The prevalence of cardiovascular disease (CVD; $31 billion annually in medical costs) is higher in males compared to females until menopause when CVD in females surpass that of males. Impaired vascular function at rest and during exercise results from decrements in neural, humoral, and muscular activity leading to central (?cardiac output) and peripheral (blood flow (BF) maldistribution) derangements of O2 delivery and/or exercise intolerance. However, the pathways active in enhancing skeletal muscle BF distribution during exercise in healthy individuals, their decline with CVD, and whether there are male-female differences are not known. During muscle contractions, O2 delivery (QO2) is enhanced such that O2 delivery-utilization (VO2) matching (QO2:VO2 ratio) maintains capillary-myocyte driving pressure of O2 (PO2) for contractile function and exercise tolerance. Vascular adenosine triphosphate-sensitive potassium (KATP) channels support BF in health and in heart failure, and females may exhibit a greater supporting KATP channel function. Preliminary data supports both sex and muscle fiber-type differences in interstitial PO2 (PO2is) following nitric oxide synthase blockade, and decreased maximal exercise tolerance (VO2max) following KATP channel inhibition. During exercise, BF increases in a fiber-type dependent manner with oxidative muscle tissue displaying a greater reliance on KATP channels. However, the contribution of KATP channels to support PO2is during the transition from rest to exercise, and their role in establishing exercise tolerance, has not been determined. Therefore, since sex differences have not been investigated simultaneously in whole-body and peripheral KATP channel function our global hypotheses are that KATP channels contribute significantly more in female rats compared to males to support exercise tolerance (muscle BF, VO2max, critical speed (CS)) and PO2is. As such, pharmacologic KATP channel inhibition will have a greater impact in females incurring greater muscle BF and oxygenation impairment and reducing VO2max and exercise capacity. However, estrogen is not anticipated to impact KATP channel function, therefore ovariectomized females will display no difference in exercise tolerance (BF, VO2max, CS) and PO2is when compared to females with intact ovaries. We will use a novel phosphorescence quenching technique developed in our laboratory to measure the kinetic response of slow- oxidative (SO) and fast-twitch oxidative glycolytic (FOG) muscle PO2 in the space nearest contracting myocytes (PO2is) during the rest-contraction transition before and after KATP channel inhibition. These PO2is profiles will be expressed in relation to exercise tolerance (VO2max, CS) during treadmill running, with/without KATP inhibition. Understanding KATP channel contribution to exercise tolerance, and potential sex differences, is crucial in CVD where increased exercise tolerance and VO2max reduce morbidity and mortality. Any pharmacological inhibition of vascular KATP channels (i.e. glibenclamide) would be detrimental to patients especially females. The training plan incorporates the elements essential for the applicant to develop an independent scientific research career.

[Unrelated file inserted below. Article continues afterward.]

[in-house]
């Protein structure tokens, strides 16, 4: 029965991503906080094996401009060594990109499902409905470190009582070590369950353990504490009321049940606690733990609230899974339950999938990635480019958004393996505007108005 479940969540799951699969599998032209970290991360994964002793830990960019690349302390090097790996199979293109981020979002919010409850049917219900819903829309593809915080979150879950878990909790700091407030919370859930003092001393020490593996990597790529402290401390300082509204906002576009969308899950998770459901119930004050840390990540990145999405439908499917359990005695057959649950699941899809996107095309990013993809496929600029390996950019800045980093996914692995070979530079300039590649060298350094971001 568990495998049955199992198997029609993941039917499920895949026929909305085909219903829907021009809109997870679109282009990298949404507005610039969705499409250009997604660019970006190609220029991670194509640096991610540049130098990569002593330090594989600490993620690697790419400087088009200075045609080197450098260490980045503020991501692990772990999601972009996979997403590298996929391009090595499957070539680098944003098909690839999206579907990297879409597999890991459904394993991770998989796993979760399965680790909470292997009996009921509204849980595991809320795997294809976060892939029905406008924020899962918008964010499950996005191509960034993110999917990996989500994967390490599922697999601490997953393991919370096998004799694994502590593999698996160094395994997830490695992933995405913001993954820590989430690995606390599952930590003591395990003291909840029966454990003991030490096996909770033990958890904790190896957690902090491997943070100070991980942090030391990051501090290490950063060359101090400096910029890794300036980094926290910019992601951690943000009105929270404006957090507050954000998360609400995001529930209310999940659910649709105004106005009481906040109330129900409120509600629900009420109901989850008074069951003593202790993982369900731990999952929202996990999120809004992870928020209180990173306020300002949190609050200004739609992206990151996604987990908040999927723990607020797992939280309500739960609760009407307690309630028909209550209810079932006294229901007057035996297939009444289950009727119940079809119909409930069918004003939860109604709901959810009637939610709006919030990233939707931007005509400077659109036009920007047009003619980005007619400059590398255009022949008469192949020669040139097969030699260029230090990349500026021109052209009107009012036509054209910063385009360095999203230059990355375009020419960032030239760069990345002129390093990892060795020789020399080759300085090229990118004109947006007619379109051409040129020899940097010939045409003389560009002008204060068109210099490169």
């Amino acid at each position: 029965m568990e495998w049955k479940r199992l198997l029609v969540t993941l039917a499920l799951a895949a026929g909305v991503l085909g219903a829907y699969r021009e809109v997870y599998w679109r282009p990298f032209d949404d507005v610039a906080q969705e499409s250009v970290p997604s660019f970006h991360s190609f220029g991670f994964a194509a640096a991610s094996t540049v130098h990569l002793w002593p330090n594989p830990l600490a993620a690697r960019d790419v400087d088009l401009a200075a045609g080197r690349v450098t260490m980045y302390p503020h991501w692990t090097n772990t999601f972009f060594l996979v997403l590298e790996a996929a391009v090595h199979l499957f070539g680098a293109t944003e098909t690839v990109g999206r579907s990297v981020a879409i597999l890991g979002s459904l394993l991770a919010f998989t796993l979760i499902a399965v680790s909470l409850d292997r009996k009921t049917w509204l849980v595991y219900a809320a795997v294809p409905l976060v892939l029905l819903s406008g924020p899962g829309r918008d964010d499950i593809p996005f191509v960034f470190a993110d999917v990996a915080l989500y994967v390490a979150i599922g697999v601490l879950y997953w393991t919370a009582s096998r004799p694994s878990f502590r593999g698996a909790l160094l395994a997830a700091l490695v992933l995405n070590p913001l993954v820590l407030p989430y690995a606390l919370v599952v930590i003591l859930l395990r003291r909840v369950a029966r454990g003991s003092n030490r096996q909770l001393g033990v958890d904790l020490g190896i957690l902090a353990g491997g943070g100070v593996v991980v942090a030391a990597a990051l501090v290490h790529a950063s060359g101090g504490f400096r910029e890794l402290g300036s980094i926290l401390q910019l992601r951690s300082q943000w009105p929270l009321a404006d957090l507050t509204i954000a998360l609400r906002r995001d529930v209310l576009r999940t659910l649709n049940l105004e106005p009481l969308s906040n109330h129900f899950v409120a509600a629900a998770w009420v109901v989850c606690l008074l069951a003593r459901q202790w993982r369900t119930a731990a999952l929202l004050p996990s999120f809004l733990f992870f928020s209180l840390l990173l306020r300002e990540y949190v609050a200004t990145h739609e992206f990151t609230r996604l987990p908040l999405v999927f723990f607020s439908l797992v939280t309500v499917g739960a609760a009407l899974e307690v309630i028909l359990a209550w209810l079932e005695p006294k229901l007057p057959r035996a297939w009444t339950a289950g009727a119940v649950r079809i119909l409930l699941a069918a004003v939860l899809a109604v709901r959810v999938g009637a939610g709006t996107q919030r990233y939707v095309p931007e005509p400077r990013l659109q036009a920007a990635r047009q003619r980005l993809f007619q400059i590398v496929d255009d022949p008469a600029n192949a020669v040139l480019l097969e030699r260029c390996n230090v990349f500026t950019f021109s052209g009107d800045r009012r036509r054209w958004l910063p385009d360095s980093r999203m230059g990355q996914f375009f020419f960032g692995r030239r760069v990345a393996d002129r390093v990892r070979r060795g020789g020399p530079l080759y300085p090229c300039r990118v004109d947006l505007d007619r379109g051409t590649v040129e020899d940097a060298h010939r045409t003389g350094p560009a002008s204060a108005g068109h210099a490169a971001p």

Sexual dimorphism in KATP channel function while present in cardiac tissue (protecting females from ischemic damage (i.e. heart attack) significantly more than males) has not been investigated in the peripheral vasculature (blood flow, microvascular driving pressure for oxygen (PO2)); nor sexual dimorphism in KATP channel function to support tolerance of maximal aerobic activity (VO2max) and submaximal (critical speed) daily physical activity. Therefore, the proposed studies will test the reliance on KATP channels for whole-body and muscle fiber-type function using novel treadmill performance measures (VO2max, critical speed) coupled with a newly developed technique for measuring interstitial PO2 (via phosphorescence quenching). Preservation of KATP channels may be vitally important since exercise decreases morbidity and mortality and pharmacological drugs (i.e. glibenclamide) can inhibit KATP channels producing adverse effects, especially when considering female patient outcomes.